Our first child is always the prototype, no? The child who turns our own carefree child-like relationship upside down forever with their demands on arrival. The longed-for, hoped for expression of our excitement at a new stage in our life. The joy, delight, shock of how we manage and cope with each new stage in their development. We are elated by the first smile, the first step, the first word. We are horrified by their first supermarket tantrum; the first time we catch them lying, the first sign that they might not actually be the genius of geniuses that we had always assumed. The first child receives our undiluted delight at their every utterance and achievement, our undivided attention, the weight of all our expectation, our baffledness, our horror, our confusion.
But with the second child, often, we have learned to do things differently. We don’t track their every gram of gained weight, their every new word in the health visitor’s log; we don’t guard each lost milk tooth with the date of its loss in a velvet pouch in a jewellery box; we don’t fly immediately off the handle when they are the bearer of bad news about themselves. We have calmed down.
And so, as my beloved second child settles nicely, albeit with a few tears, into the whirlwind routine of her secondary school, where she is four school years below her brother, I am the picture of calm unflappability. It is true that my Darling Daughter is in some ways a much easier child than her brother. Nowhere near as mercurial, she has learned the benefits of getting on quietly with what she’s told to do. Of course, she and her brother have contrasting personalities and it might have something to do with their gender and the way they learn, but I think it has as much to do with their place in the family and the learning forced on us by her elder brother. So, drawing from what I have learned in the last four years, I have set out a behavioural code for myself for what will soon be her teen years:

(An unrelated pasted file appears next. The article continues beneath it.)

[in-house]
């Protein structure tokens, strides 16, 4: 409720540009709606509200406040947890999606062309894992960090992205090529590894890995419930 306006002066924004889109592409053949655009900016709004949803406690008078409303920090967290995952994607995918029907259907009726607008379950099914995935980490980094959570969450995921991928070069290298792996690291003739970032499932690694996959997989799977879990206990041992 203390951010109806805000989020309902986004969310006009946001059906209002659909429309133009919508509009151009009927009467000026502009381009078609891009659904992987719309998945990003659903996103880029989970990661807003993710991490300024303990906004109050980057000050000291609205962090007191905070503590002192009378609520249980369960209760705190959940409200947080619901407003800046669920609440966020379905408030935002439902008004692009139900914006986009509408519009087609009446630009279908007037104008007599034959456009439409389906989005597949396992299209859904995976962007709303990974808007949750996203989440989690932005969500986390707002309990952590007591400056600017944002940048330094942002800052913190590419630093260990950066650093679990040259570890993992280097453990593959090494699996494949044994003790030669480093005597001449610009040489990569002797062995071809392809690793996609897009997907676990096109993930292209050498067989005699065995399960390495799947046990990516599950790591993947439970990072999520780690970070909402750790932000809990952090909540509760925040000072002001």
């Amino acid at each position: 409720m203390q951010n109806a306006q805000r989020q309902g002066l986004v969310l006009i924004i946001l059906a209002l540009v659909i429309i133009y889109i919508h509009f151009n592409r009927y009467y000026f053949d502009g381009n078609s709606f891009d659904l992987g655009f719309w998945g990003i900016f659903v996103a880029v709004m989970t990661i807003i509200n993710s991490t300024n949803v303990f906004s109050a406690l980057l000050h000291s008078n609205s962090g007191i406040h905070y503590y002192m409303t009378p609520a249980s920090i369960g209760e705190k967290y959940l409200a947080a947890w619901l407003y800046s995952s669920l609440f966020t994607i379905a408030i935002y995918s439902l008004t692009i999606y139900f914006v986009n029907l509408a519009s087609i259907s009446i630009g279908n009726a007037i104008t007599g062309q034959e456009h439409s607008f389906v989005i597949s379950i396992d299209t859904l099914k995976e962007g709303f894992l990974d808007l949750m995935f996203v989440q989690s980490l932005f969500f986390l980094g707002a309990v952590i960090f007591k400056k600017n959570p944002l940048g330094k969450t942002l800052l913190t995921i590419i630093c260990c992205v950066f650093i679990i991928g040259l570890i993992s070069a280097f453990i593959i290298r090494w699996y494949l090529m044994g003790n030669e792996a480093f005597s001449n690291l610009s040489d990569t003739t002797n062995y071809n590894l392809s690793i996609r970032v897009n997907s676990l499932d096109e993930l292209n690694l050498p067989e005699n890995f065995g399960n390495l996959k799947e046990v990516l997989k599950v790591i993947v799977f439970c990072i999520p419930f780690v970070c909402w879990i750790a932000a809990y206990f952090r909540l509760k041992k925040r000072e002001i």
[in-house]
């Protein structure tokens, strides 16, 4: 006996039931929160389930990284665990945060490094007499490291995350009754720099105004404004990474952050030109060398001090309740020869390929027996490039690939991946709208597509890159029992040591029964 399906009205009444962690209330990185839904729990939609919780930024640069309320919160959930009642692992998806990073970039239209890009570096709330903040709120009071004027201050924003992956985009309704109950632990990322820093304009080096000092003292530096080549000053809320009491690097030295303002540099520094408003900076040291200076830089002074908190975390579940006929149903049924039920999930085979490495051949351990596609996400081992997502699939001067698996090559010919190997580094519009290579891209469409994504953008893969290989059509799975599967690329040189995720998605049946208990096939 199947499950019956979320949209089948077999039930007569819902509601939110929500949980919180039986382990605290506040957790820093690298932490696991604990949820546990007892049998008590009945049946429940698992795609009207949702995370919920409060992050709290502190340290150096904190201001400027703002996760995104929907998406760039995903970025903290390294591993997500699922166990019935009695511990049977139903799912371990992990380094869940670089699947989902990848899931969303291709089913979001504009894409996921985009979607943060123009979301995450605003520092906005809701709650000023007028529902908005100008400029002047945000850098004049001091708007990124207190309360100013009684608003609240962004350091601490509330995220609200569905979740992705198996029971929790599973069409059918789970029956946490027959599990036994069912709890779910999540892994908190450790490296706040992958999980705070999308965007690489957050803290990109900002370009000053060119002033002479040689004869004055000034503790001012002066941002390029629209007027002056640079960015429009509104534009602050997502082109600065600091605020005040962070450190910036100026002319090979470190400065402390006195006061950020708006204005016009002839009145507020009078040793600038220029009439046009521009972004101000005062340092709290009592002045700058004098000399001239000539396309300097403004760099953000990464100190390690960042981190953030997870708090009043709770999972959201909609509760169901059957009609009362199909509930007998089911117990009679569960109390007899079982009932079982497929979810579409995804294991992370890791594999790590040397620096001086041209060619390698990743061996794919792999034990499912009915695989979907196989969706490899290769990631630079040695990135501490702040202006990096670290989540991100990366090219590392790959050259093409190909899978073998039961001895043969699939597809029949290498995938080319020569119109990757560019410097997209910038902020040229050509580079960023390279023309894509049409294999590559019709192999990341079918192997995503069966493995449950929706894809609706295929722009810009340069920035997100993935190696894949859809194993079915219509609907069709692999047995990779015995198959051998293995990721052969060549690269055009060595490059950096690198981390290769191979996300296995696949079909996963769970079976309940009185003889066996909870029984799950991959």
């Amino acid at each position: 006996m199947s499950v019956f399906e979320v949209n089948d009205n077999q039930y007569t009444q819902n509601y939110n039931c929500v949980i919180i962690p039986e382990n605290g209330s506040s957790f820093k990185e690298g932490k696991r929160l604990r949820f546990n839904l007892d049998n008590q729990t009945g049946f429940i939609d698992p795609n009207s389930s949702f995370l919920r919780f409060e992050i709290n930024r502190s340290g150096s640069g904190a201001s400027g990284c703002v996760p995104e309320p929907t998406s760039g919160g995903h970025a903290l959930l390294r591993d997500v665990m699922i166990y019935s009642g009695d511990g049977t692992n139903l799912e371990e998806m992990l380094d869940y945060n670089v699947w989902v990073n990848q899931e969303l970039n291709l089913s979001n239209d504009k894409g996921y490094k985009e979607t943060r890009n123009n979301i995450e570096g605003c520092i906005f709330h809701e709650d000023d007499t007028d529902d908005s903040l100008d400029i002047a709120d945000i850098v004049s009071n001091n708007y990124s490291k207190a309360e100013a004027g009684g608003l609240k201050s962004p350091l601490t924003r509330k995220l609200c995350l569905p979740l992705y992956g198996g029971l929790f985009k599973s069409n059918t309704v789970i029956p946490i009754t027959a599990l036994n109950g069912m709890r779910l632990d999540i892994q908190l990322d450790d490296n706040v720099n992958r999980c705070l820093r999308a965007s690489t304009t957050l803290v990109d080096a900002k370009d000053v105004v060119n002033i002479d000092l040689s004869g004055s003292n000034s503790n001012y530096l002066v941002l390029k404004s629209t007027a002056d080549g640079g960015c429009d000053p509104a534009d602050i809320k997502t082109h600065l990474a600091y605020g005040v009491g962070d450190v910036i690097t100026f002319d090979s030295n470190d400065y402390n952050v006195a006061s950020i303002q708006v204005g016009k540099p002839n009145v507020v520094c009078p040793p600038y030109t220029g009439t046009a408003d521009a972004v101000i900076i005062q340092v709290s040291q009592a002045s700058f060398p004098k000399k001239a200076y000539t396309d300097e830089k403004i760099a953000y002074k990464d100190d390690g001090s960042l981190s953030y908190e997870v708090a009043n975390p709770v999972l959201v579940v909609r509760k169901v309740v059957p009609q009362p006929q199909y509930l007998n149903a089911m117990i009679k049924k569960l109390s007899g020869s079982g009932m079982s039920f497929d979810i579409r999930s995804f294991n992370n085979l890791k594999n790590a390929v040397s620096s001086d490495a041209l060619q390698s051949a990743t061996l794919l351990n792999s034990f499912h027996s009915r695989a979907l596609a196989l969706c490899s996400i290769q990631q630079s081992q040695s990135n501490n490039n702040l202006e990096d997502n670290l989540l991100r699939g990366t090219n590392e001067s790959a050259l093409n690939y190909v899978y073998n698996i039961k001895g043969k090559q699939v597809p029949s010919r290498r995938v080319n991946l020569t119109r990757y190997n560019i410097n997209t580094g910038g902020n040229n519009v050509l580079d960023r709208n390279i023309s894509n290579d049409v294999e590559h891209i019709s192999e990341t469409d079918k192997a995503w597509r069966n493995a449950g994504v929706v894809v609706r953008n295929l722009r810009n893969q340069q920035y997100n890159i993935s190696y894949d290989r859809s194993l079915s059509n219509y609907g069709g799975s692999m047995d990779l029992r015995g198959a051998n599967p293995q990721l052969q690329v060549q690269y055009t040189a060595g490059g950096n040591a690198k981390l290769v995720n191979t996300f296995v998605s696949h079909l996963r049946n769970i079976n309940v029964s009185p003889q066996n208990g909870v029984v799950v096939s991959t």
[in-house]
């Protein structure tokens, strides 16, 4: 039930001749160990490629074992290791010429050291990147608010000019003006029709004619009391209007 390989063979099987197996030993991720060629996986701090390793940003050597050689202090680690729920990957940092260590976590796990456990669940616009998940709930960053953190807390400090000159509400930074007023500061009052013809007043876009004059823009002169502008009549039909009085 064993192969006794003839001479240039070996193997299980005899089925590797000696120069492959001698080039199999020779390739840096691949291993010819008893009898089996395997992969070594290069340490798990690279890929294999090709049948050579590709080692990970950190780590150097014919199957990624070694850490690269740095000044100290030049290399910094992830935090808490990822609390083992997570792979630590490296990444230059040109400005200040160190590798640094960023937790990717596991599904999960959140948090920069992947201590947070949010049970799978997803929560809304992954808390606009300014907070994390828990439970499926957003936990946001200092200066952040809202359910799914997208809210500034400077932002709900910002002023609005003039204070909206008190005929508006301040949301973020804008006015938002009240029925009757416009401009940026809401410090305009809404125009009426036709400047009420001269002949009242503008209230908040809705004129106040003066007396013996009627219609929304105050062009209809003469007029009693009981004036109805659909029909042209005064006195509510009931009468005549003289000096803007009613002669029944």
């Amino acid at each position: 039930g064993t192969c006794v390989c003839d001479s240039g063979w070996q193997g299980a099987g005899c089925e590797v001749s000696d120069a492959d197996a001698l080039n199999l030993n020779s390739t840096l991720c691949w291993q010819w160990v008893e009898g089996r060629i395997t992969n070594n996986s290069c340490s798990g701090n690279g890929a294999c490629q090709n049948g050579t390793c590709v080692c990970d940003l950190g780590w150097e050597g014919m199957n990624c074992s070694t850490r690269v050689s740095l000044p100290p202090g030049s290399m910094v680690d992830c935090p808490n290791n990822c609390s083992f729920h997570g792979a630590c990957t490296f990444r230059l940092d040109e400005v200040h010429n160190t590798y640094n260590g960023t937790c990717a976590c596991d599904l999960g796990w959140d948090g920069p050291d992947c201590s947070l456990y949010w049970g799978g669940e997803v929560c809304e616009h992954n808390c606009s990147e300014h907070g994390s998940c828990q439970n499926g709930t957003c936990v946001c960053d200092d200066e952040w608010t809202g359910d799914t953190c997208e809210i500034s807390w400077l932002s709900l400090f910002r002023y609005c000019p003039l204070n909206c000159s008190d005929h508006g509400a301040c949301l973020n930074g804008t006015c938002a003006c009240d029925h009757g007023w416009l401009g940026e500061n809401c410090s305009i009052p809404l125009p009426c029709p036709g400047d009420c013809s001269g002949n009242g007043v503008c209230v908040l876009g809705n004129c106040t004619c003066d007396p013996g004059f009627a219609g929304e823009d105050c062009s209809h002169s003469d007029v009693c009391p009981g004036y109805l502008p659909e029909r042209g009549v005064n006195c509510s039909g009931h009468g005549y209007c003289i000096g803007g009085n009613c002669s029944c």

DO NOT COMPARE Not just subject marks and grades, but do not allow yourself to be drawn into the comparisons made by other mums (and dads), naturally keen for their own darling offspring to outshine all others. I have learned not to get involved in sharp-elbowedness of mums jostling for position at their first meeting with the mothers of their child’s friends.
DO NOT RISE TO THE BAIT of “My daughter is fantastic at…” “My daughter’s already done….” etc. That is the path to certain misery.
DO NOT FRET when other mothers boast about their children’s tally of Recommended works or A*
DO NOT BOAST and crush some other poor mother whose child is not yet be quite on the right track at secondary school. Privately, however, make sure she always knows how proud of her you are. Good news is always best saved for the car or your own four walls.
TELL THE TRUTH Always. Even when it’s not good news. She must always be able to trust you. You should set an example.
DO NOT BE INTIMIDATED by the luxury houses of these Dulwich mums: we might be comparatively worse off but I’ll bet our slightly more far-flung house in an 0208 area (the horror!) is luxurious compared with the lives of most people, not a million miles away. This is a rarefied atmosphere.
DO NOT GNASH TEETH at the Scholarships won by others whose children are patently not as bright as my own.
DO NOT BE VICARIOUSLY COMPETITIVE It is her life and her furrow to plough as she sees fit.
DO NOT BE ANXIOUS when she unable, through lack of proximity to the school or lack of time to do all the clubs on offer. She can’t do everything.
DO NOT EXPECT HER TO LEARN FROM YOUR MISTAKES People often learn only from the mistakes that they themselves have made.
DO NOT TREAT HER AS AN ADULT She is not and it is unfair. Children need boundaries and the key, it seems to me, is to be unbudgeable on the big things (and be prepared calmly to explain the logic, consistently, over and over again) whilst not fretting the small things: blue hair will grow out; girls will soon learn that high heels are uncomfortable for daily wear around school, she will soon be able to find her way home on public transport.
DO MAKE SURE SHE IS A FRIEND ON FACEBOOK When the time comes. But comment only rarely and inconspicuously.
DO MAKE SURE to keep to the 9pm phone curfew and passwords for Internet use.
DO NOT GOSSIP or talk about other children in front of her. If she needs to tell you something about someone, listen, don’t talk. And don’t judge.
MAKE SURE SHE IS ORGANISED Don’t do it yourself, that is her job, but check regularly that she has done what is asked. It’s an awful lot for a young person to take on board and lack of organisation creates a domino effect on the rest of her life.
HELP WITH EXAM REVISION End of year revision is a new experience and no child automatically knows how to go about it.
BE YOUR CHILD’S CHAMPION But make sure you always see the story from all other angles.
REASSURE HER THAT SHE IS LOVED Hardest when you find each other unbearable. And you will. This is the most important time for a hug. You want her to look back warmly on this relationship when she is grown.